The opening of Madam Satan is heavy on exposition, filling readers in on the history of Madam Satan up to the point where this issue takes place, but that’s to be expected. Luckily, a good portion of the rest of the one-shot is able to avoid that trap as the story develops.
Eliot Rahal’s script goes down a couple of interesting avenues, following Madam Satan as she handles listens to the groveling of her subjects and dispatches a particular nuisance to her kingdom. However, it feels like a few of these threads don’t really go much of anywhere. If the idea is to showcase how quickly Madam Satan has become bored of her role, then it mostly works in that regard. However, the overall structure of the issue makes this one-shot feel even more obviously like a small part of a larger whole (which it technically is), rather than allowing it to fully stand on its own as a story worth telling.
Fans of Chilling Adventures of Sabrina will pretty much know what the deal is with Madam Satan and why she came to Greendale, so this doesn’t necessarily appease any kind of rabid curiosity. Instead, this issue mostly feels like we’re just following Madam Satan on another day in Hell, until she decided to fly the coop. The result is a little underwhelming.
Still, the positives of the issue are well worth diving into. The artwork from Julius Ohta is exquisite, particularly when it comes to rendering Madam Satan’s different facial expressions and body language. She is simultaneously the most powerful and most lost individual on her plane of existence, and that comes through in every furtive glance and clench of her fist. The various circles of Hell are shown in interesting ways, never coming across as over-designed. Instead, Hell is depicted as a majestic wasteland, peopled with varied and strikingly-designed demons.
Matt Herms’ colors give the book that sort of earthy, pulp-infused tone of many of the other Archie Horror books. This not only makes the otherworldly moments feel slightly grounded, but it also brings the melancholy of the lead character to the front. Likewise, Jack Morelli does some interesting things with lettering. Every class of demon seems to have their own pattern of speech, with some seeming more flowery and others more jagged and unrefined. It’s a cool choice that makes some of these one-panel characters stand out a bit more.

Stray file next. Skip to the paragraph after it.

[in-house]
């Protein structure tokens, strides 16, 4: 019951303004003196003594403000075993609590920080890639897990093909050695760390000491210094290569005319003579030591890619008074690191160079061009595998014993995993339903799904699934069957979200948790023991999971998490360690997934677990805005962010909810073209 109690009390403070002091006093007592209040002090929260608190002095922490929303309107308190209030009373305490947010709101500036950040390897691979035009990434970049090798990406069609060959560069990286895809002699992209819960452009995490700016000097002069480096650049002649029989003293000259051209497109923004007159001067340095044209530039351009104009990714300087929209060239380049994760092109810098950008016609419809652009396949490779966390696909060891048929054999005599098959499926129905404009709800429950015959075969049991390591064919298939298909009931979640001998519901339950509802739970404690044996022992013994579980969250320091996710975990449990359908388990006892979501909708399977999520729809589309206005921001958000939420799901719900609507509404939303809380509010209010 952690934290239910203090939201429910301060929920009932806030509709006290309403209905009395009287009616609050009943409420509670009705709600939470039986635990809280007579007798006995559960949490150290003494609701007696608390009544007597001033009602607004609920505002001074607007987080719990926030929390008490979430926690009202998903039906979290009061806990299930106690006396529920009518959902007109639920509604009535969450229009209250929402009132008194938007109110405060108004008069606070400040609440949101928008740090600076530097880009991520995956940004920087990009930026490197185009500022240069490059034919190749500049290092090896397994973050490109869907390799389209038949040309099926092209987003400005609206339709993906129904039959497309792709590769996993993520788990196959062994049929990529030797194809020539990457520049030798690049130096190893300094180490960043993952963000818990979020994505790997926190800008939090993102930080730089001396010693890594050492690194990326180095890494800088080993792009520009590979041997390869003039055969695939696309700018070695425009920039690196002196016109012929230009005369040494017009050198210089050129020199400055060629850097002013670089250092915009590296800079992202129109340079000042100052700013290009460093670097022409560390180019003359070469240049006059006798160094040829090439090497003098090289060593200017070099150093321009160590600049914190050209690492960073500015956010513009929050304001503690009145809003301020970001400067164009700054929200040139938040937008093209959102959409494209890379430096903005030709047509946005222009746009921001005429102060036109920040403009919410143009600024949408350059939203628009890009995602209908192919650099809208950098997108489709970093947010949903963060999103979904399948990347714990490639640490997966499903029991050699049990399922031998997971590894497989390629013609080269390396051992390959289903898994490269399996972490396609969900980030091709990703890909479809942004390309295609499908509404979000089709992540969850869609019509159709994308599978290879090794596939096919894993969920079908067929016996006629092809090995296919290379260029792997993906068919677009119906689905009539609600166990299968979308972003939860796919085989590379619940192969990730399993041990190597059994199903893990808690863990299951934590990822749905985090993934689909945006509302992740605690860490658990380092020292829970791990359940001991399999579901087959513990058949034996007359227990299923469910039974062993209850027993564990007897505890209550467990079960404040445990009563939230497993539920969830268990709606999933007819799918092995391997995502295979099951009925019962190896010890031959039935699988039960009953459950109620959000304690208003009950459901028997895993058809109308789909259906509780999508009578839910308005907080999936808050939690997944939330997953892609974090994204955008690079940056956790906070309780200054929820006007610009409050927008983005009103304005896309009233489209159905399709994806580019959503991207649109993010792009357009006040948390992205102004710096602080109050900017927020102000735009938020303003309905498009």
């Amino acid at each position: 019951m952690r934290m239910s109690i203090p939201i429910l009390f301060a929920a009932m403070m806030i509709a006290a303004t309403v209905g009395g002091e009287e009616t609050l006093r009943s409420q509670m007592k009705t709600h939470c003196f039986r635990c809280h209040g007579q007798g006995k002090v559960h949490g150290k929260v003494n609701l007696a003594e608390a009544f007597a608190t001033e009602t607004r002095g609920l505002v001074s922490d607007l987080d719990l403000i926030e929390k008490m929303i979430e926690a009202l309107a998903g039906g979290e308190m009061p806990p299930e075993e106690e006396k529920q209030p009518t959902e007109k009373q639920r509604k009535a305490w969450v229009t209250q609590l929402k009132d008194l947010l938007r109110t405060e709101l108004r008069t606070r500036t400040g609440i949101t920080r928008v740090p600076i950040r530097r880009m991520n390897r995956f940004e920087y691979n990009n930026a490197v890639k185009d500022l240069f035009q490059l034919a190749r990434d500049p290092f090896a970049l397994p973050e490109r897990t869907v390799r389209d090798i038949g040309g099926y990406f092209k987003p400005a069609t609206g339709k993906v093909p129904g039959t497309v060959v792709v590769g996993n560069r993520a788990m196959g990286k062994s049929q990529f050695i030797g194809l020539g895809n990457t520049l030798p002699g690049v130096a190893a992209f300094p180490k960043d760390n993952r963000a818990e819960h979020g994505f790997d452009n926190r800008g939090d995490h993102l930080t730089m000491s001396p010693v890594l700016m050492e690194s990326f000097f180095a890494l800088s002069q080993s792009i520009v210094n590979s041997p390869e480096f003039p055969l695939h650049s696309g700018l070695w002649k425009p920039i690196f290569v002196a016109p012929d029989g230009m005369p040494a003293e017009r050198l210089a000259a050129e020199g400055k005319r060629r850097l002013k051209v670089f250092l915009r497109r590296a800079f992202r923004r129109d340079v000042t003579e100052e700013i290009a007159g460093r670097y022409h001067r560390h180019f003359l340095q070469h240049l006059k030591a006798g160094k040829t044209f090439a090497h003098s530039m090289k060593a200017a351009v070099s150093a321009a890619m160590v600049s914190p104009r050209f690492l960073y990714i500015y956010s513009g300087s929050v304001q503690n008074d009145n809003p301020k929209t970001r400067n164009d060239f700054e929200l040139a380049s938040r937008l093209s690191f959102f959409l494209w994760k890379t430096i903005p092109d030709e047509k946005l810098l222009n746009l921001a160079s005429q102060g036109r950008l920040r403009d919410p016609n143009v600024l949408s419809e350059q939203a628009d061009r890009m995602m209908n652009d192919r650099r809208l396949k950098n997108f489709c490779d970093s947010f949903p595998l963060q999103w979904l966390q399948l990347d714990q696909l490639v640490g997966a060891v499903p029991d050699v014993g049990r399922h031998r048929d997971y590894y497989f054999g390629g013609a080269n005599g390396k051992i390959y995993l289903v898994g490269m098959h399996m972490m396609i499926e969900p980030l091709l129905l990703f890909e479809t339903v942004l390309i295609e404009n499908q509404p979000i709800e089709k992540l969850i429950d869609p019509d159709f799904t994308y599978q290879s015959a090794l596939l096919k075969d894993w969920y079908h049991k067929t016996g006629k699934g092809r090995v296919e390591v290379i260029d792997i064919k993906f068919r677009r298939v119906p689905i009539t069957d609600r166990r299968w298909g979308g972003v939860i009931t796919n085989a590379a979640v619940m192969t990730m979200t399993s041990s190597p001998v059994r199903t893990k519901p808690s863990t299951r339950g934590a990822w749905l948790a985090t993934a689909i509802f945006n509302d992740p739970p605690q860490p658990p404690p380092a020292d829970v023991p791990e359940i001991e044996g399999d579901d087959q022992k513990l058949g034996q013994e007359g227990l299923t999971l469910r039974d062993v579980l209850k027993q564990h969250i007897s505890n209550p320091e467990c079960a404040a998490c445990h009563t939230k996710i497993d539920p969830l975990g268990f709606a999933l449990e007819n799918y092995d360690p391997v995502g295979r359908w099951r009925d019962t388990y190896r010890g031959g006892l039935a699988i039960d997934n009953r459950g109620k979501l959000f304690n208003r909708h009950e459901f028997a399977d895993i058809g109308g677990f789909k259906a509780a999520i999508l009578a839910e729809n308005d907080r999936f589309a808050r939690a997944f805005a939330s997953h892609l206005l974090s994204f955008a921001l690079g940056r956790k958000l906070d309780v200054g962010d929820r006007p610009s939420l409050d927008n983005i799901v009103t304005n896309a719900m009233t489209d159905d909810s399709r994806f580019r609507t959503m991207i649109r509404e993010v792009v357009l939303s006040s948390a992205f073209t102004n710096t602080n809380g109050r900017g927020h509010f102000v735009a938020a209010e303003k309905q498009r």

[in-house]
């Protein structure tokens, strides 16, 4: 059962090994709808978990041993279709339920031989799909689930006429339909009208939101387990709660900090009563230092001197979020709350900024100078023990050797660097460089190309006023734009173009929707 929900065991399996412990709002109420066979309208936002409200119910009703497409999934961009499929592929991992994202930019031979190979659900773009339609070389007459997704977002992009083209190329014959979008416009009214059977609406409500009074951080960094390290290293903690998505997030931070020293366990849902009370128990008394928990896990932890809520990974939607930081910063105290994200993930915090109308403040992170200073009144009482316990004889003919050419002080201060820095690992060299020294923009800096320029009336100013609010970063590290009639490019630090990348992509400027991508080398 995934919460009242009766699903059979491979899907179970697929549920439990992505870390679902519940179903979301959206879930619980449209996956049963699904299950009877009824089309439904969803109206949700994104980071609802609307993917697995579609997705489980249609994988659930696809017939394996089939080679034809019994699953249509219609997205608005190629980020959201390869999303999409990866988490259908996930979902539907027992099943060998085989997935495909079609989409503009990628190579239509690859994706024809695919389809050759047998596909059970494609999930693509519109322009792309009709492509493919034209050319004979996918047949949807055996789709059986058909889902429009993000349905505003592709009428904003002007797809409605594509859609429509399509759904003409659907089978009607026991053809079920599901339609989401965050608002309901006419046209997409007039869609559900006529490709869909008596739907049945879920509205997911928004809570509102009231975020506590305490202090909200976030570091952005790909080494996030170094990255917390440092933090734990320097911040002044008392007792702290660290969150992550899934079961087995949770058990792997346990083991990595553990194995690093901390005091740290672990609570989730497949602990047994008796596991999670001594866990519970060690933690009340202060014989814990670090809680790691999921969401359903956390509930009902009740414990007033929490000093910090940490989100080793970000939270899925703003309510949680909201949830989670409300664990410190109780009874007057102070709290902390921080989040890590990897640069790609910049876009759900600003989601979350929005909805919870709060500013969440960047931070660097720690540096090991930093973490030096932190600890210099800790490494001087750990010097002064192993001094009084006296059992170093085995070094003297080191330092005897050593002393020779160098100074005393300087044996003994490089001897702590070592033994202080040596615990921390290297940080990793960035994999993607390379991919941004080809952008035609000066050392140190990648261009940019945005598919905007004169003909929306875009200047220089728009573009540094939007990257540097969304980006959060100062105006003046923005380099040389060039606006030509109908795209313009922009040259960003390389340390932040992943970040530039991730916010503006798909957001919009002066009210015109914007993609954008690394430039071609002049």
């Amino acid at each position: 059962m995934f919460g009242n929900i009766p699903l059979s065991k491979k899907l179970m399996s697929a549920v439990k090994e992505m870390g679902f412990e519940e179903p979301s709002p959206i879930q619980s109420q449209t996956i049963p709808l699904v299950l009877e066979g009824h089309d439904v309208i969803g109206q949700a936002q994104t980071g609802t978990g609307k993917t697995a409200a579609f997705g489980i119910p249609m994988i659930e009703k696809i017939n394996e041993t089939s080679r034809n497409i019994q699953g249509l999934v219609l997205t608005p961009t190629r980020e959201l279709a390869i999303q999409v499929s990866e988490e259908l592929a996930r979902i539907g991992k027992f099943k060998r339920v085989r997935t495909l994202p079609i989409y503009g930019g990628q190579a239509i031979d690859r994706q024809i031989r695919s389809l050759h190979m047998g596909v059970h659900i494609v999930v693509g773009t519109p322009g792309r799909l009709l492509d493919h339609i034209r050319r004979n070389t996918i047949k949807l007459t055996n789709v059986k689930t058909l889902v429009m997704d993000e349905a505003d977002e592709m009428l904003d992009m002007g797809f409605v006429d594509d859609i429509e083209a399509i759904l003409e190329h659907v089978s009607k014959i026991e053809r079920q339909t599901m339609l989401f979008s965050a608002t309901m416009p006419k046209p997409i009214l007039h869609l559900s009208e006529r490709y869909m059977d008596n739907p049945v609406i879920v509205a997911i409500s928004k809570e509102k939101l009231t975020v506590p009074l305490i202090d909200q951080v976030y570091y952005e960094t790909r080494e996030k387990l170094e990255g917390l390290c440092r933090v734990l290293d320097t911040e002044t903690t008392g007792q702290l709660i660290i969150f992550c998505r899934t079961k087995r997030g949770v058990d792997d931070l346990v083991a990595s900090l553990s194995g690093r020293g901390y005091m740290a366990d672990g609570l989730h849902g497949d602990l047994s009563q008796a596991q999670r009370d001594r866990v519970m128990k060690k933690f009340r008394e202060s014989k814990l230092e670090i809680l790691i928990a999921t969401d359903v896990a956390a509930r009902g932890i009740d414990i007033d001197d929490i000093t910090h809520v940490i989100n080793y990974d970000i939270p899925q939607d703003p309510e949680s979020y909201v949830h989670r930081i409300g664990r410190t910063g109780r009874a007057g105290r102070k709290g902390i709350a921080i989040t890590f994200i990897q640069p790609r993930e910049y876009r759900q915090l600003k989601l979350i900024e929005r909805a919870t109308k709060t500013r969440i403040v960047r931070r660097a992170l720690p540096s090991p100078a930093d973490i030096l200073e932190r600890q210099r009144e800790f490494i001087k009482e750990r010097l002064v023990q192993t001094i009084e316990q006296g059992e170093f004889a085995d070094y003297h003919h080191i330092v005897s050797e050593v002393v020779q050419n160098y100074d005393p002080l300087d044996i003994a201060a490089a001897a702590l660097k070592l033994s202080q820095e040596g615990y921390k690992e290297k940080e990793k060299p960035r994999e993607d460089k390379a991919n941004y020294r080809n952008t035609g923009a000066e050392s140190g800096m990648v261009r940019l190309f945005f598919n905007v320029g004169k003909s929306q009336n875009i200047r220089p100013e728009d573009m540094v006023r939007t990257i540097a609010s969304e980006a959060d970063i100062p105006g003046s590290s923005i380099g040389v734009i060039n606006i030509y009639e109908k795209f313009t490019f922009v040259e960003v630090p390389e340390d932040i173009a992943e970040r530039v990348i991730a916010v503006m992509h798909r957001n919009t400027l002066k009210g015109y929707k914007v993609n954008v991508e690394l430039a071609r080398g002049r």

The last act of the issue is taken up by a lengthy dialogue sequence, which is honestly superb. Without going into spoilers, there’s a long discussion about the nature of evil and what the devil’s role is in the grand scheme of things. It’s a really well-done scene that made me wish the rest of the issue had followed suit.
Madam Satan is an interesting one-shot, in that it seems tailor-made for fans who want to fill in some of the gaps in the character’s story. However, it also feels like it’s not quite a full story on its own. Of course, this is the trap that prequels and spin-offs occasionally fall into. At the end of the day, fans will probably get much more out of this than casual readers. However, the final pages are still worth a look for their philosophical dive into what makes Satan tick.
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